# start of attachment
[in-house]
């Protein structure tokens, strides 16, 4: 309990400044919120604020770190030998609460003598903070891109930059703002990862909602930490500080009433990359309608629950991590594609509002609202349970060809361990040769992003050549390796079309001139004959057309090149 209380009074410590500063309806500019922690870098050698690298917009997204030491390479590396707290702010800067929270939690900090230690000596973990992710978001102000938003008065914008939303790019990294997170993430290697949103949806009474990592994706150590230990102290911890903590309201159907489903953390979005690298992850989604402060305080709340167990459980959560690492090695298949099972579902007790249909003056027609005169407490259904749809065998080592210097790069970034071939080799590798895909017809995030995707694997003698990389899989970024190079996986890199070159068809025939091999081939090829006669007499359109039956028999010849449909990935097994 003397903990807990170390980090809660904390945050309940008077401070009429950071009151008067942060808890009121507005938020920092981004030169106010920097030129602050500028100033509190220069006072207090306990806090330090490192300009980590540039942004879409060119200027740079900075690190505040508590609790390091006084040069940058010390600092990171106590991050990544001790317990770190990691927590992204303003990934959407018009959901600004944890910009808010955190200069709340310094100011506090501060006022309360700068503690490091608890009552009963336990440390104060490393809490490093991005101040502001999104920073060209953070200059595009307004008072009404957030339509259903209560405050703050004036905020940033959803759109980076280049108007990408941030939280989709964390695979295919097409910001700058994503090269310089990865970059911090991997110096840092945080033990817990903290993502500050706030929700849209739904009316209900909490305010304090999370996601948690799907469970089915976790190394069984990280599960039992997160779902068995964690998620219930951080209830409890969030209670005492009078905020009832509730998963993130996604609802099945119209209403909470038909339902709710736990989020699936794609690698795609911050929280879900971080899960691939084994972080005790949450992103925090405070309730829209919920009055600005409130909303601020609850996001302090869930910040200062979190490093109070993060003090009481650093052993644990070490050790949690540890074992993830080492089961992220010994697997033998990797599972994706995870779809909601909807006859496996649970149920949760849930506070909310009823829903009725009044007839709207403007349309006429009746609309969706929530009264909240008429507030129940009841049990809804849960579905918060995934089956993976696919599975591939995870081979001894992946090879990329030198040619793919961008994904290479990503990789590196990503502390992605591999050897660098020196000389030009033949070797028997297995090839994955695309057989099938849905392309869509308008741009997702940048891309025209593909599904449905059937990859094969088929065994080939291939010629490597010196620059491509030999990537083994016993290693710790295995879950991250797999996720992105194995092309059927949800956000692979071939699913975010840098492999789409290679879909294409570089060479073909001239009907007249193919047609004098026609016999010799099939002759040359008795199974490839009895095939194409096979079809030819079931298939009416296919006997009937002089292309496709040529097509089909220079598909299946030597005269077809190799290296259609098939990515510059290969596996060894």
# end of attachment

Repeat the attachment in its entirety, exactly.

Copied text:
[in-house]
């Protein structure tokens, strides 16, 4: 309990400044919120604020770190030998609460003598903070891109930059703002990862909602930490500080009433990359309608629950991590594609509002609202349970060809361990040769992003050549390796079309001139004959057309090149 209380009074410590500063309806500019922690870098050698690298917009997204030491390479590396707290702010800067929270939690900090230690000596973990992710978001102000938003008065914008939303790019990294997170993430290697949103949806009474990592994706150590230990102290911890903590309201159907489903953390979005690298992850989604402060305080709340167990459980959560690492090695298949099972579902007790249909003056027609005169407490259904749809065998080592210097790069970034071939080799590798895909017809995030995707694997003698990389899989970024190079996986890199070159068809025939091999081939090829006669007499359109039956028999010849449909990935097994 003397903990807990170390980090809660904390945050309940008077401070009429950071009151008067942060808890009121507005938020920092981004030169106010920097030129602050500028100033509190220069006072207090306990806090330090490192300009980590540039942004879409060119200027740079900075690190505040508590609790390091006084040069940058010390600092990171106590991050990544001790317990770190990691927590992204303003990934959407018009959901600004944890910009808010955190200069709340310094100011506090501060006022309360700068503690490091608890009552009963336990440390104060490393809490490093991005101040502001999104920073060209953070200059595009307004008072009404957030339509259903209560405050703050004036905020940033959803759109980076280049108007990408941030939280989709964390695979295919097409910001700058994503090269310089990865970059911090991997110096840092945080033990817990903290993502500050706030929700849209739904009316209900909490305010304090999370996601948690799907469970089915976790190394069984990280599960039992997160779902068995964690998620219930951080209830409890969030209670005492009078905020009832509730998963993130996604609802099945119209209403909470038909339902709710736990989020699936794609690698795609911050929280879900971080899960691939084994972080005790949450992103925090405070309730829209919920009055600005409130909303601020609850996001302090869930910040200062979190490093109070993060003090009481650093052993644990070490050790949690540890074992993830080492089961992220010994697997033998990797599972994706995870779809909601909807006859496996649970149920949760849930506070909310009823829903009725009044007839709207403007349309006429009746609309969706929530009264909240008429507030129940009841049990809804849960579905918060995934089956993976696919599975591939995870081979001894992946090879990329030198040619793919961008994904290479990503990789590196990503502390992605591999050897660098020196000389030009033949070797028997297995090839994955695309057989099938849905392309869509308008741009997702940048891309025209593909599904449905059937990859094969088929065994080939291939010629490597010196620059491509030999990537083994016993290693710790295995879950991250797999996720992105194995092309059927949800956000692979071939699913975010840098492999789409290679879909294409570089060479073909001239009907007249193919047609004098026609016999010799099939002759040359008795199974490839009895095939194409096979079809030819079931298939009416296919006997009937002089292309496709040529097509089909220079598909299946030597005269077809190799290296259609098939990515510059290969596996060894």